River Phoenix, one of the most versatile and prominent of contemporary, young actors, collapsed outside a nightclub early Sunday and died. He was 23.
He had approximately a monthof filming left to go on “Dark Blood” at the time of his death; upon completing that film, he was scheduled to play the reporter in “Interview With a Vampire.”
During his short, prolific career he worked for some of the industry’s leading filmmakers and established a professional reputation well beyond his years.
His credits included “Stand By Me,””The Mosquito Coast,””My Own Private Idaho ,””Sneakers,””Indiana Jones and the Last Crusade” and “Running on Empty.” He was nominated as best supporting actor in 1989 for the last named film.
Sheriff’s Deputy Diane Hecht said Phoenix was leaving the Viper Room in West Hollywood at about 1 a.m. when he fell to the ground. Friends reported that Phoenix was “acting strange.” Paramedics rushed him to Cedars Sinai Medical Center, where he was pronounced dead at 1:51 a.m.
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“At this time, the cause of death is under investigation. The exact cause will be determined at autopsy by the coroner,” Hecht said.
The autopsy will probably be performed today, she said. Sheriff’s detectives are handling the case, as a matter of routine, but “it’s not a homicide investigation at this time,” Hecht said.
Phoenix had begun filming “Dark Blood” with Judy Davis and Jonathan Pryce late last month in Utah. A production source said there was about another month of shooting left. It’s unknown whether New Line and U.K.-based Scala Prods. can complete the film.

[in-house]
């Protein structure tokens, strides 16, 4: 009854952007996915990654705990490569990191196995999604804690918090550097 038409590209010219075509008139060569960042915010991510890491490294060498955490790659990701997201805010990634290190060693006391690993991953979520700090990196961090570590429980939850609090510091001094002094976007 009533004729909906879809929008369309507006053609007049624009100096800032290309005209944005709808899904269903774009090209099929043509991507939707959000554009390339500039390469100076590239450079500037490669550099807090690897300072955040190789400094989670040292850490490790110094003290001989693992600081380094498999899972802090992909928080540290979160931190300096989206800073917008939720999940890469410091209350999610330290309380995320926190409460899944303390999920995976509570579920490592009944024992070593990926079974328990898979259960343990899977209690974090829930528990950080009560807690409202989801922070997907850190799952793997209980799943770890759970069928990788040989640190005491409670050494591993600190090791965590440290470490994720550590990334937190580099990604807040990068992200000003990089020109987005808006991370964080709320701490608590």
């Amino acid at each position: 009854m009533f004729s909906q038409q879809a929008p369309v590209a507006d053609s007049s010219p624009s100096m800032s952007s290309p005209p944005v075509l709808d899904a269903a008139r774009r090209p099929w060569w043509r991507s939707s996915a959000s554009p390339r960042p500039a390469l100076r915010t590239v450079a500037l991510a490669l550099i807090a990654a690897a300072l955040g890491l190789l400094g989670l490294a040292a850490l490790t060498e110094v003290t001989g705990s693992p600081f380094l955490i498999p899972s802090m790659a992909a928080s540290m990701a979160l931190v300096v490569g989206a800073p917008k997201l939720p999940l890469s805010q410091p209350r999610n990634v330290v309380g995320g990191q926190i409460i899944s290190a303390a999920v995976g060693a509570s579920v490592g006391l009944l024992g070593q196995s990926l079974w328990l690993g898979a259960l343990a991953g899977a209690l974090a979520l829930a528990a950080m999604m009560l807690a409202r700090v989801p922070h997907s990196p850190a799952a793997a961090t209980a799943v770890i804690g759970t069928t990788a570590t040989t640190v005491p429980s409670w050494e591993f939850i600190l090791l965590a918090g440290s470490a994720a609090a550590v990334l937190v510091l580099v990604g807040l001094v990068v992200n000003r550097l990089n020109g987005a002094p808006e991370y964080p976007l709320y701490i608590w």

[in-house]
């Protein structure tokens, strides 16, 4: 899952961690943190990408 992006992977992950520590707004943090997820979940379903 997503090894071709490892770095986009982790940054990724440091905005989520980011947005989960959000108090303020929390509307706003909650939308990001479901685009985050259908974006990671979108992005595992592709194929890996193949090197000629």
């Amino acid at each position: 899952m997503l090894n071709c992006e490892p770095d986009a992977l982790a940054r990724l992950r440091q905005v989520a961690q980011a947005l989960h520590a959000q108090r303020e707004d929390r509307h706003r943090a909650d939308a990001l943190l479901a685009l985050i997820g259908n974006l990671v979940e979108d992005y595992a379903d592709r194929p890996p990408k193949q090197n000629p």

Recent examples of actors who have died during production include Natalie Wood in “Brainstorm” and, earlier this year, the set-death of Brandon Lee, who was making “The Crow.” With input from bank financiers and completion bond companies, both films were resumed.
Born in Madras, Ore., on Aug. 24, 1970, Phoenix was the eldest of five children — all of whom have entered the entertainment industry. At the age of two, his parents, John and Arlynn, became missionaries for the religious sect the Children of God and relocated to South America.
For six years, the family travelled throughout the continent. However, the family eventually left the sect and relocated to Florida, where they adopted the name Phoenix — a symbol of rebirth.
From an early age, River demonstrated musical talent and performed in amateur stage productions. After winning several Florida talent contests, he was invited to audition at Paramount in Los Angeles. When the family moved to Hollywood in the early 1980s, he initially became a regular on the television series “Seven Brides for Seven Brothers,” and performed in commercials.
Crediting his parents with imbuing him with strong moral convictions, Phoenix stopped doing ad work because he said he could not ethically support a product he did not personally use. He was also active in environmental and animal rights issues.
The actor and his family moved back to Florida in 1989. He said the family environment and leaving Hollywood’s “bad influences and superficial values” was important to him.
Phoenix made his film debut in “Explorers” in 1985. The following year, he emerged memorably from the pack of “Stand by Me.”
Registering a depth of emotion rare among his peers, Phoenix graduated from youthful roles and was just beginning to come into his own as a young man. He made a stunning impact in Gus Van Sant’s 1991 “My Own Private Idaho,” and other films include “Silent Tongue,””I Love You to Death” and “Dogfight.”
Funeral arrangements are pending.